Speaking at an anti-money laundering (AML) conference in February, SEC Director of Enforcement John Ceresney warned attendees that broker-dealers were under-filing suspicious activity reports (SARs). He said that broker-dealers in the United States have been averaging only about five SARs each year per firm, despite a high volume of transactions that warrant more such filings, with many broker-dealers filing none.
Promising that the SEC would pursue "stand-alone" violations (i.e., where the only alleged violation is failure to file a required SAR), Ceresney cited a recent SEC enforcement action against broker-dealer Oppenheimer, which aided a customer who engaged in large deposits and sales of penny stocks. While Oppenheimer AML compliance personnel detected a suspicious transfer, the firm filed no SAR.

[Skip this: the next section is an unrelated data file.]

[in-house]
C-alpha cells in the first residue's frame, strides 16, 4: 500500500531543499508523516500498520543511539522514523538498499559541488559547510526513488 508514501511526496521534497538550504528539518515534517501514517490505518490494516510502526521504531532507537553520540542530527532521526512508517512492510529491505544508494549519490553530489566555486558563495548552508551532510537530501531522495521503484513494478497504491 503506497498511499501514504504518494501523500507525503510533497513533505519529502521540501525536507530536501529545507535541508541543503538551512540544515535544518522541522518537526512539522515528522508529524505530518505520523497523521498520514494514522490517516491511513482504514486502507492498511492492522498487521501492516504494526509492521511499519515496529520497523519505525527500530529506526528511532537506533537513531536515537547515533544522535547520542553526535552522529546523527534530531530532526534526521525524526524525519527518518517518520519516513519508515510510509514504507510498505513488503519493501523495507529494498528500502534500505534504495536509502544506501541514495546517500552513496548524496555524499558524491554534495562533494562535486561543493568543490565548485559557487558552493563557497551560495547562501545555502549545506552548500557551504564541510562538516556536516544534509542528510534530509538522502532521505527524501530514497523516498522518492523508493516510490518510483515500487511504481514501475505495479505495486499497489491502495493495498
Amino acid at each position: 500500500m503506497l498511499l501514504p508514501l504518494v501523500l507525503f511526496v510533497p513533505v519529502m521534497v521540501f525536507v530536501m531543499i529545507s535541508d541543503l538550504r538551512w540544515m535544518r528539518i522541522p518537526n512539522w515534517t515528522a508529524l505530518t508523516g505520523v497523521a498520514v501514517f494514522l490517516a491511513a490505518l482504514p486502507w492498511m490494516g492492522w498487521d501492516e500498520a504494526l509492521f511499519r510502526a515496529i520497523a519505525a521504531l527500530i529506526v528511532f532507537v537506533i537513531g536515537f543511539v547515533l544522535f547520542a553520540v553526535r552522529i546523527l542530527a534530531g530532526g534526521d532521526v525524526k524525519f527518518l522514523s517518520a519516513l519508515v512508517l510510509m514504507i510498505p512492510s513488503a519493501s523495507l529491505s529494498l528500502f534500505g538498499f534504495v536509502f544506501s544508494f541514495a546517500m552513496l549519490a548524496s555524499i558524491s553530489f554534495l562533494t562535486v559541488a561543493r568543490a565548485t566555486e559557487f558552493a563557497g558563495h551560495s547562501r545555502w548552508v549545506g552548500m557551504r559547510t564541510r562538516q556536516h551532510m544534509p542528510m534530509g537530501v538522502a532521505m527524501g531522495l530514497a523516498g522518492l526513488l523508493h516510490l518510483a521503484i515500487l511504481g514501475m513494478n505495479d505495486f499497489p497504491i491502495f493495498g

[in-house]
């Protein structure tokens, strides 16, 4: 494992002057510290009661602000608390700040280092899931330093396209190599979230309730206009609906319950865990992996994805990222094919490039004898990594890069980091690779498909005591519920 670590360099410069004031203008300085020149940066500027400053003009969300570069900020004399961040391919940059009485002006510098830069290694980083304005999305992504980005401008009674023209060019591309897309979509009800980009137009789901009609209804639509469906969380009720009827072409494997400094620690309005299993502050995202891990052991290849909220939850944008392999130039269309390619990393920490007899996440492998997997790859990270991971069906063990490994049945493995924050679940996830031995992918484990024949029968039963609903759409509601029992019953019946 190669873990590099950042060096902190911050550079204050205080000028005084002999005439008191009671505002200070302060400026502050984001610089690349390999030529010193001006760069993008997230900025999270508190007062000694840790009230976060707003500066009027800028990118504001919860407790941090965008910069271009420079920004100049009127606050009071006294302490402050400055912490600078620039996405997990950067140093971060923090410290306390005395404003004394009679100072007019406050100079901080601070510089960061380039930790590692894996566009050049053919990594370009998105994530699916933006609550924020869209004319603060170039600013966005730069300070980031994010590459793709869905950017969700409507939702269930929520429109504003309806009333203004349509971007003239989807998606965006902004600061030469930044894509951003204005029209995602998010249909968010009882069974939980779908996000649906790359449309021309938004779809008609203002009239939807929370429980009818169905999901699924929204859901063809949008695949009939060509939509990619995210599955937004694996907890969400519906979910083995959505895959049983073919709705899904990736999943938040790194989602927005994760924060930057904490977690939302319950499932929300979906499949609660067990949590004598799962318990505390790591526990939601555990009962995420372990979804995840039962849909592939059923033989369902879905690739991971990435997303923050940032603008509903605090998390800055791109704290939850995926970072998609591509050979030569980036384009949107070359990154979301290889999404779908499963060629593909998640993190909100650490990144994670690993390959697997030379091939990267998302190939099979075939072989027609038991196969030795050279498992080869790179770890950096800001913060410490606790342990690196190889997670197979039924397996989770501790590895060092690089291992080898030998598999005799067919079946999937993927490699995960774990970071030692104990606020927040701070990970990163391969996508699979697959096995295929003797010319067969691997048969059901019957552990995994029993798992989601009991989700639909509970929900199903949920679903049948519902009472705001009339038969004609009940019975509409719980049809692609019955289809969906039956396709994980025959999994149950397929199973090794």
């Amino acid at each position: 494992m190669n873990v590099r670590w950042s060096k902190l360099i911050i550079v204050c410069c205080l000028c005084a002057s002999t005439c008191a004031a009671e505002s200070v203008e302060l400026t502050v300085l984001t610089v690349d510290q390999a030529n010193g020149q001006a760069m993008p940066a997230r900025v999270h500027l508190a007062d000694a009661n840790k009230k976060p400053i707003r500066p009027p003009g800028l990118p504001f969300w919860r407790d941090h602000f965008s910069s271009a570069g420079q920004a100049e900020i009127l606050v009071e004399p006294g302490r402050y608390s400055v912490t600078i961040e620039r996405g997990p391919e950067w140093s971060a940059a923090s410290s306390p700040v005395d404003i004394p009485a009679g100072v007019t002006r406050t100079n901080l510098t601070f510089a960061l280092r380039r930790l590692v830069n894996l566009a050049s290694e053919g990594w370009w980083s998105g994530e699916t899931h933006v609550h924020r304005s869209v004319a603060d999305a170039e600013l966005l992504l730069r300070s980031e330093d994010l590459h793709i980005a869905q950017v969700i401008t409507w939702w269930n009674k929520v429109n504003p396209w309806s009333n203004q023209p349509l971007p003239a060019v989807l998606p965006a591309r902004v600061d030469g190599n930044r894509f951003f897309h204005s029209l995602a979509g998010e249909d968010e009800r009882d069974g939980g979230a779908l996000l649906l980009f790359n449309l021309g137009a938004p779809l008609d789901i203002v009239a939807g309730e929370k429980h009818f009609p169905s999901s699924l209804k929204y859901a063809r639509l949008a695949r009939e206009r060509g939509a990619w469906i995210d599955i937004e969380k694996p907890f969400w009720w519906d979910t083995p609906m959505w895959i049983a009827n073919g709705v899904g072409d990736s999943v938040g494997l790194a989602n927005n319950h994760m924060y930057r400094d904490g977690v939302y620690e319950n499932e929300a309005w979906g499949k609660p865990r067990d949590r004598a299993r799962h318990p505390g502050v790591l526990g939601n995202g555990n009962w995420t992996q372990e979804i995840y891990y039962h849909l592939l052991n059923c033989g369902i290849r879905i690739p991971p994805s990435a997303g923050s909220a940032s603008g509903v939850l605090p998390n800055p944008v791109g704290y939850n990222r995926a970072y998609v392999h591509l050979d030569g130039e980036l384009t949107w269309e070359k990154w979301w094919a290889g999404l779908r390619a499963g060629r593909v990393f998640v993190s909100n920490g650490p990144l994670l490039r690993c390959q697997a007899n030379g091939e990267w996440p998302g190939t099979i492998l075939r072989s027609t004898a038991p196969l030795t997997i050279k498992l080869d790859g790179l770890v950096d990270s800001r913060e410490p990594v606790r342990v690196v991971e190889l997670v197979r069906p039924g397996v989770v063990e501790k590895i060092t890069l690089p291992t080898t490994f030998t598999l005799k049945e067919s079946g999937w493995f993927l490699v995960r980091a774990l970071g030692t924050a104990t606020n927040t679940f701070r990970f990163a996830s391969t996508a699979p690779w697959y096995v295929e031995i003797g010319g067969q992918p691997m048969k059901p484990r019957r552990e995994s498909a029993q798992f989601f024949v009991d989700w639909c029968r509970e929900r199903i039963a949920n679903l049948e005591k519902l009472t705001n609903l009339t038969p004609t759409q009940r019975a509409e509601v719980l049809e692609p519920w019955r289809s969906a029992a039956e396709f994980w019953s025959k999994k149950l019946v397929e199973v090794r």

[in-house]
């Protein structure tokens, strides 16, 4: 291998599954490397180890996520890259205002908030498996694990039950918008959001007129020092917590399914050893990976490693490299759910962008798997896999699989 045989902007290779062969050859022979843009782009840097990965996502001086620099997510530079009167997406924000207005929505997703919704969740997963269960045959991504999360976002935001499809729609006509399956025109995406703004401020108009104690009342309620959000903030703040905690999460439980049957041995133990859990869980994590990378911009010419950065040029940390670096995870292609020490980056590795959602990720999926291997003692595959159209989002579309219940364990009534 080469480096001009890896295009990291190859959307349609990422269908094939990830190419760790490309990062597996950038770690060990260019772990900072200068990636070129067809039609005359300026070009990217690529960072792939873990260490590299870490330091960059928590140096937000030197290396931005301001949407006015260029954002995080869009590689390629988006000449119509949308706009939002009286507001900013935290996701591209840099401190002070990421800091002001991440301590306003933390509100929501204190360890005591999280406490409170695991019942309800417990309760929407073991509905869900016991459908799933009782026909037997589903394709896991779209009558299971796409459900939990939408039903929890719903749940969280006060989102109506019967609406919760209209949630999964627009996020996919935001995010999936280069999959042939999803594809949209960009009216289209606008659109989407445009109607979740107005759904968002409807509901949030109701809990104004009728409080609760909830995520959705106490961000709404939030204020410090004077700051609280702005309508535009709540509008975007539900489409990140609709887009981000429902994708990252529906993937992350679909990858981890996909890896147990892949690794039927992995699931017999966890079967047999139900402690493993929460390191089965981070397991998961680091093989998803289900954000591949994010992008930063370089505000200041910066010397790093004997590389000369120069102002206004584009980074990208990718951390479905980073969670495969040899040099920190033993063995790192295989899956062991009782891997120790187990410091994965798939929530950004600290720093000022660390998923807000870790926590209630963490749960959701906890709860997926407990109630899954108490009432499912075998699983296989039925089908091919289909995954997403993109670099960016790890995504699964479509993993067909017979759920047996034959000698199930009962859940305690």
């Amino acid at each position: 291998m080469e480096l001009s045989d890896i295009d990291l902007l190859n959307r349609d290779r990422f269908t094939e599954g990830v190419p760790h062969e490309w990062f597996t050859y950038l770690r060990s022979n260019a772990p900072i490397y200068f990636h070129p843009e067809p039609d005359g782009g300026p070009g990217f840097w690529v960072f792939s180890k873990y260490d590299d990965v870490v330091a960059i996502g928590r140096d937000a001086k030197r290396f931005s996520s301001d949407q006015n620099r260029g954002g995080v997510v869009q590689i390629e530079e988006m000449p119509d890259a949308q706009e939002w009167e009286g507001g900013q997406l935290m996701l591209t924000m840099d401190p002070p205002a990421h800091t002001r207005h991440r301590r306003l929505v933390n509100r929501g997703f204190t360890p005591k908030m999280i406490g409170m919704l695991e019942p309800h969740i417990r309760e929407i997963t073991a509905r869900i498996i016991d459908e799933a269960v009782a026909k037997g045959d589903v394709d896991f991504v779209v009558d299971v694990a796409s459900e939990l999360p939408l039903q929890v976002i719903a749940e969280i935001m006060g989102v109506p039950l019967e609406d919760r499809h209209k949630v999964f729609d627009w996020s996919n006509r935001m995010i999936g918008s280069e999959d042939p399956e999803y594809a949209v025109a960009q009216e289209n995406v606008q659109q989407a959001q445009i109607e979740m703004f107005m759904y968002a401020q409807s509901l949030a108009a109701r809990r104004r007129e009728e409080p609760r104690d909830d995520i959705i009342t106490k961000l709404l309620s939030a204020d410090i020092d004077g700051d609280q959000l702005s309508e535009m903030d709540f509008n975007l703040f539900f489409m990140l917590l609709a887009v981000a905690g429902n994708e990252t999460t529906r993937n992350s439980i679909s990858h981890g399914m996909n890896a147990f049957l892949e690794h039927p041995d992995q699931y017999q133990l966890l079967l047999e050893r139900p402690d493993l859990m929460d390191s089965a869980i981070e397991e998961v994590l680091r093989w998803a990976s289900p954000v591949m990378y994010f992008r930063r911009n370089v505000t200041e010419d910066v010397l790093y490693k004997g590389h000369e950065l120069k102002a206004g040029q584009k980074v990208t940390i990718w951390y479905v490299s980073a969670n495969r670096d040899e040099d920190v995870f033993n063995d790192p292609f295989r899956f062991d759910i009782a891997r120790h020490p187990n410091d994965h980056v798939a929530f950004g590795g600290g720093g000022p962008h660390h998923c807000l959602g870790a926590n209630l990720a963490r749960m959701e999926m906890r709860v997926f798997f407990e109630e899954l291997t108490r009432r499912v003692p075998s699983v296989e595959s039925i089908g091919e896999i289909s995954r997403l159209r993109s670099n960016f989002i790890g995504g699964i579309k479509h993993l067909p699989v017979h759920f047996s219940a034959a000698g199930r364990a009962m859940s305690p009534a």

In another example, amidst potential wash-trading and other forms of suspicious manipulation, a Wedbush Securities executive failed to file an SAR.
Broker-dealers will be under increased SEC scrutiny for under-filing SARs for the foreseeable future.
Emphasis will be made on how well broker-dealers are discharging their obligation to file meaningful and substantive SARs, rather than just "check the box" SARs that inadequately describe the suspicious activity.
As a former federal prosecutor from the Southern District of New York, Ceresney and the SEC’s point people who bring these enforcement actions will likely select readily provable cases where the evidence is strong and the defenses weak.
The SEC will be pursuing "stand-alone" Bank Secrecy Act enforcement actions—such as those mentioned above—to send a message that the SEC considers SAR violations in and of themselves to be serious and that the under-filing must stop.
An SEC broker-dealer task force will be looking at other options to increase compliance with a broker-dealers’ obligation to file SARs.